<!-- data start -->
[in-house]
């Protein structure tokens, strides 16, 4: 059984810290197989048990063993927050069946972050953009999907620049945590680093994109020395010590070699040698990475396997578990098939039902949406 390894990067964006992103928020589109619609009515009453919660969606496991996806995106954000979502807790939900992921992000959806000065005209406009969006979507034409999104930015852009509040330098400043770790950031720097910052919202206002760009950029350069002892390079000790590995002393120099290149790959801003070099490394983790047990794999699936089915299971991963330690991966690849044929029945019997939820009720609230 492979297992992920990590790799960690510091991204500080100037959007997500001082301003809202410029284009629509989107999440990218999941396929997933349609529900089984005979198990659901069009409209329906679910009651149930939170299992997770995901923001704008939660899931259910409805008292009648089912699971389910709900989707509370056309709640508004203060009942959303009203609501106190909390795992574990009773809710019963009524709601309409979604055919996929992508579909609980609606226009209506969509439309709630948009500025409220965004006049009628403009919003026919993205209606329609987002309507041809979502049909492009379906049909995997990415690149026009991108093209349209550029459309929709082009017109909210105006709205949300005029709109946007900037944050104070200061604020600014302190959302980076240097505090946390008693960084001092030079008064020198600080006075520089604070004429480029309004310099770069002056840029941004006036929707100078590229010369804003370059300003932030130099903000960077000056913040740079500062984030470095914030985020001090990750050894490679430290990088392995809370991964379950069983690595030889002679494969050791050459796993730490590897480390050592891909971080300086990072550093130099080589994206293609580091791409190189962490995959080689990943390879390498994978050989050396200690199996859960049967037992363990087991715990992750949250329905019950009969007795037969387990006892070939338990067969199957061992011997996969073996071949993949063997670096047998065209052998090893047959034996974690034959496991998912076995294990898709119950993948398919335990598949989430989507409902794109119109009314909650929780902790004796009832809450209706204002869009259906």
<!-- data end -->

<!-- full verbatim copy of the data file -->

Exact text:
[in-house]
């Protein structure tokens, strides 16, 4: 059984810290197989048990063993927050069946972050953009999907620049945590680093994109020395010590070699040698990475396997578990098939039902949406 390894990067964006992103928020589109619609009515009453919660969606496991996806995106954000979502807790939900992921992000959806000065005209406009969006979507034409999104930015852009509040330098400043770790950031720097910052919202206002760009950029350069002892390079000790590995002393120099290149790959801003070099490394983790047990794999699936089915299971991963330690991966690849044929029945019997939820009720609230 492979297992992920990590790799960690510091991204500080100037959007997500001082301003809202410029284009629509989107999440990218999941396929997933349609529900089984005979198990659901069009409209329906679910009651149930939170299992997770995901923001704008939660899931259910409805008292009648089912699971389910709900989707509370056309709640508004203060009942959303009203609501106190909390795992574990009773809710019963009524709601309409979604055919996929992508579909609980609606226009209506969509439309709630948009500025409220965004006049009628403009919003026919993205209606329609987002309507041809979502049909492009379906049909995997990415690149026009991108093209349209550029459309929709082009017109909210105006709205949300005029709109946007900037944050104070200061604020600014302190959302980076240097505090946390008693960084001092030079008064020198600080006075520089604070004429480029309004310099770069002056840029941004006036929707100078590229010369804003370059300003932030130099903000960077000056913040740079500062984030470095914030985020001090990750050894490679430290990088392995809370991964379950069983690595030889002679494969050791050459796993730490590897480390050592891909971080300086990072550093130099080589994206293609580091791409190189962490995959080689990943390879390498994978050989050396200690199996859960049967037992363990087991715990992750949250329905019950009969007795037969387990006892070939338990067969199957061992011997996969073996071949993949063997670096047998065209052998090893047959034996974690034959496991998912076995294990898709119950993948398919335990598949989430989507409902794109119109009314909650929780902790004796009832809450209706204002869009259906």